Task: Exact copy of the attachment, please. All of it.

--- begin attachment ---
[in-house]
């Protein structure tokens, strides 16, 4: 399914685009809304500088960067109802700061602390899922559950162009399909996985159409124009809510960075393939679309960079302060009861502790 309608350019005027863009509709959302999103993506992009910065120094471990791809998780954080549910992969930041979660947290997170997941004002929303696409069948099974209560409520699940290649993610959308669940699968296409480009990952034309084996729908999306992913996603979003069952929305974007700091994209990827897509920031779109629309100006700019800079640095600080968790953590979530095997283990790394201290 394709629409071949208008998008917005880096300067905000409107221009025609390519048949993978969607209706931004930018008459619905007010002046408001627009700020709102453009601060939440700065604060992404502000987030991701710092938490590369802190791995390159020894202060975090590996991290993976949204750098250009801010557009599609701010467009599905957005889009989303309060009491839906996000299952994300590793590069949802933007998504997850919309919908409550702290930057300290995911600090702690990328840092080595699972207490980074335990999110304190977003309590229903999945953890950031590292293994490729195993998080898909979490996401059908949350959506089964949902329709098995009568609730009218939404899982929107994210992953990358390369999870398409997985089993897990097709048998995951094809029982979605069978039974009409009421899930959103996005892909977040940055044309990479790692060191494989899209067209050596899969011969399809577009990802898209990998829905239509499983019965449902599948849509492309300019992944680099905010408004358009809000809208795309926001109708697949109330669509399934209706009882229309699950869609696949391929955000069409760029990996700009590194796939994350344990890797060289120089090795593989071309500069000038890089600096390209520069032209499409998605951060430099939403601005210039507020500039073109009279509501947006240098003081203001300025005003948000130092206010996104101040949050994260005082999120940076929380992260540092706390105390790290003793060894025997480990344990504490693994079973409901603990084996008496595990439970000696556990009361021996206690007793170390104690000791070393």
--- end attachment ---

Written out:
[in-house]
């Protein structure tokens, strides 16, 4: 399914685009809304500088960067109802700061602390899922559950162009399909996985159409124009809510960075393939679309960079302060009861502790 309608350019005027863009509709959302999103993506992009910065120094471990791809998780954080549910992969930041979660947290997170997941004002929303696409069948099974209560409520699940290649993610959308669940699968296409480009990952034309084996729908999306992913996603979003069952929305974007700091994209990827897509920031779109629309100006700019800079640095600080968790953590979530095997283990790394201290 394709629409071949208008998008917005880096300067905000409107221009025609390519048949993978969607209706931004930018008459619905007010002046408001627009700020709102453009601060939440700065604060992404502000987030991701710092938490590369802190791995390159020894202060975090590996991290993976949204750098250009801010557009599609701010467009599905957005889009989303309060009491839906996000299952994300590793590069949802933007998504997850919309919908409550702290930057300290995911600090702690990328840092080595699972207490980074335990999110304190977003309590229903999945953890950031590292293994490729195993998080898909979490996401059908949350959506089964949902329709098995009568609730009218939404899982929107994210992953990358390369999870398409997985089993897990097709048998995951094809029982979605069978039974009409009421899930959103996005892909977040940055044309990479790692060191494989899209067209050596899969011969399809577009990802898209990998829905239509499983019965449902599948849509492309300019992944680099905010408004358009809000809208795309926001109708697949109330669509399934209706009882229309699950869609696949391929955000069409760029990996700009590194796939994350344990890797060289120089090795593989071309500069000038890089600096390209520069032209499409998605951060430099939403601005210039507020500039073109009279509501947006240098003081203001300025005003948000130092206010996104101040949050994260005082999120940076929380992260540092706390105390790290003793060894025997480990344990504490693994079973409901603990084996008496595990439970000696556990009361021996206690007793170390104690000791070393």